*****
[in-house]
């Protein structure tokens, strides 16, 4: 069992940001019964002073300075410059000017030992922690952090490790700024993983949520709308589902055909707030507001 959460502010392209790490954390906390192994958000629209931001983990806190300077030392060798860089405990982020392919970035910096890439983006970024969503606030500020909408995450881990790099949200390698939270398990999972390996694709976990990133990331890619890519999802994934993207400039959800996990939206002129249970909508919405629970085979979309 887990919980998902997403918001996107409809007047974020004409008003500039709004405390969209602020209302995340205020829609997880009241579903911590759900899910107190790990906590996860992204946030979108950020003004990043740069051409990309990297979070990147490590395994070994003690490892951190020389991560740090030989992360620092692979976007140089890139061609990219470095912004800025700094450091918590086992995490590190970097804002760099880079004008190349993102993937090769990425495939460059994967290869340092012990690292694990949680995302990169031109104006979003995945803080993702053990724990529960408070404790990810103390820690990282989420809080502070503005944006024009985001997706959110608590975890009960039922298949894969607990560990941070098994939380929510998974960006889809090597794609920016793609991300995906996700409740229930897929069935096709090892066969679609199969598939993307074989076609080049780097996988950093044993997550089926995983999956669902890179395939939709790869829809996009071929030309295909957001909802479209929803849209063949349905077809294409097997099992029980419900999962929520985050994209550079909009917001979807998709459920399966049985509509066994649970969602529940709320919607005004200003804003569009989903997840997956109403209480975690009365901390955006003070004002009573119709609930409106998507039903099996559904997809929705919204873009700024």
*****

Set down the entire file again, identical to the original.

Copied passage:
[in-house]
């Protein structure tokens, strides 16, 4: 069992940001019964002073300075410059000017030992922690952090490790700024993983949520709308589902055909707030507001 959460502010392209790490954390906390192994958000629209931001983990806190300077030392060798860089405990982020392919970035910096890439983006970024969503606030500020909408995450881990790099949200390698939270398990999972390996694709976990990133990331890619890519999802994934993207400039959800996990939206002129249970909508919405629970085979979309 887990919980998902997403918001996107409809007047974020004409008003500039709004405390969209602020209302995340205020829609997880009241579903911590759900899910107190790990906590996860992204946030979108950020003004990043740069051409990309990297979070990147490590395994070994003690490892951190020389991560740090030989992360620092692979976007140089890139061609990219470095912004800025700094450091918590086992995490590190970097804002760099880079004008190349993102993937090769990425495939460059994967290869340092012990690292694990949680995302990169031109104006979003995945803080993702053990724990529960408070404790990810103390820690990282989420809080502070503005944006024009985001997706959110608590975890009960039922298949894969607990560990941070098994939380929510998974960006889809090597794609920016793609991300995906996700409740229930897929069935096709090892066969679609199969598939993307074989076609080049780097996988950093044993997550089926995983999956669902890179395939939709790869829809996009071929030309295909957001909802479209929803849209063949349905077809294409097997099992029980419900999962929520985050994209550079909009917001979807998709459920399966049985509509066994649970969602529940709320919607005004200003804003569009989903997840997956109403209480975690009365901390955006003070004002009573119709609930409106998507039903099996559904997809929705919204873009700024």